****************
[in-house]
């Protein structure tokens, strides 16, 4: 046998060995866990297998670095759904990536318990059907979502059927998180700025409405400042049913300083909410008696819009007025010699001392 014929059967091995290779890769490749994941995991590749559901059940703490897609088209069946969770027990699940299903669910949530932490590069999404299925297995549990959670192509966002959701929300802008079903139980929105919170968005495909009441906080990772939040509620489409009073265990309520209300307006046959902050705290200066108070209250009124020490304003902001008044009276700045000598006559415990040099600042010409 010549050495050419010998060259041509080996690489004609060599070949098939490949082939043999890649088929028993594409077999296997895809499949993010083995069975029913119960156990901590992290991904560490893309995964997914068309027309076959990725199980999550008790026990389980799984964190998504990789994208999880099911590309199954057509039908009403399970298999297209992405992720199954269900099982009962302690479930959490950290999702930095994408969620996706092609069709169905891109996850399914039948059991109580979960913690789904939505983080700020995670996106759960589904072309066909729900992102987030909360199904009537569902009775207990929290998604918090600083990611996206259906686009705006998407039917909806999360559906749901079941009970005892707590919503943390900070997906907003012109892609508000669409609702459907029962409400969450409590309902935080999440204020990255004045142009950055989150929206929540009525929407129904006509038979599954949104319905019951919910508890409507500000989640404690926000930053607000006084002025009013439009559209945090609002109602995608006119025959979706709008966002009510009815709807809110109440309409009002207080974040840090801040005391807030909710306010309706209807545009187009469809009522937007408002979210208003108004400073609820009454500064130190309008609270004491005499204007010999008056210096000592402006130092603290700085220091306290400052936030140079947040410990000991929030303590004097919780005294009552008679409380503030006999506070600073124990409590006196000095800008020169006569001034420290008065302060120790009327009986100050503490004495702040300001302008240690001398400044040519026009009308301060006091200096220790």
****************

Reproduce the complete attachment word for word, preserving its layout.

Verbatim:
[in-house]
């Protein structure tokens, strides 16, 4: 046998060995866990297998670095759904990536318990059907979502059927998180700025409405400042049913300083909410008696819009007025010699001392 014929059967091995290779890769490749994941995991590749559901059940703490897609088209069946969770027990699940299903669910949530932490590069999404299925297995549990959670192509966002959701929300802008079903139980929105919170968005495909009441906080990772939040509620489409009073265990309520209300307006046959902050705290200066108070209250009124020490304003902001008044009276700045000598006559415990040099600042010409 010549050495050419010998060259041509080996690489004609060599070949098939490949082939043999890649088929028993594409077999296997895809499949993010083995069975029913119960156990901590992290991904560490893309995964997914068309027309076959990725199980999550008790026990389980799984964190998504990789994208999880099911590309199954057509039908009403399970298999297209992405992720199954269900099982009962302690479930959490950290999702930095994408969620996706092609069709169905891109996850399914039948059991109580979960913690789904939505983080700020995670996106759960589904072309066909729900992102987030909360199904009537569902009775207990929290998604918090600083990611996206259906686009705006998407039917909806999360559906749901079941009970005892707590919503943390900070997906907003012109892609508000669409609702459907029962409400969450409590309902935080999440204020990255004045142009950055989150929206929540009525929407129904006509038979599954949104319905019951919910508890409507500000989640404690926000930053607000006084002025009013439009559209945090609002109602995608006119025959979706709008966002009510009815709807809110109440309409009002207080974040840090801040005391807030909710306010309706209807545009187009469809009522937007408002979210208003108004400073609820009454500064130190309008609270004491005499204007010999008056210096000592402006130092603290700085220091306290400052936030140079947040410990000991929030303590004097919780005294009552008679409380503030006999506070600073124990409590006196000095800008020169006569001034420290008065302060120790009327009986100050503490004495702040300001302008240690001398400044040519026009009308301060006091200096220790």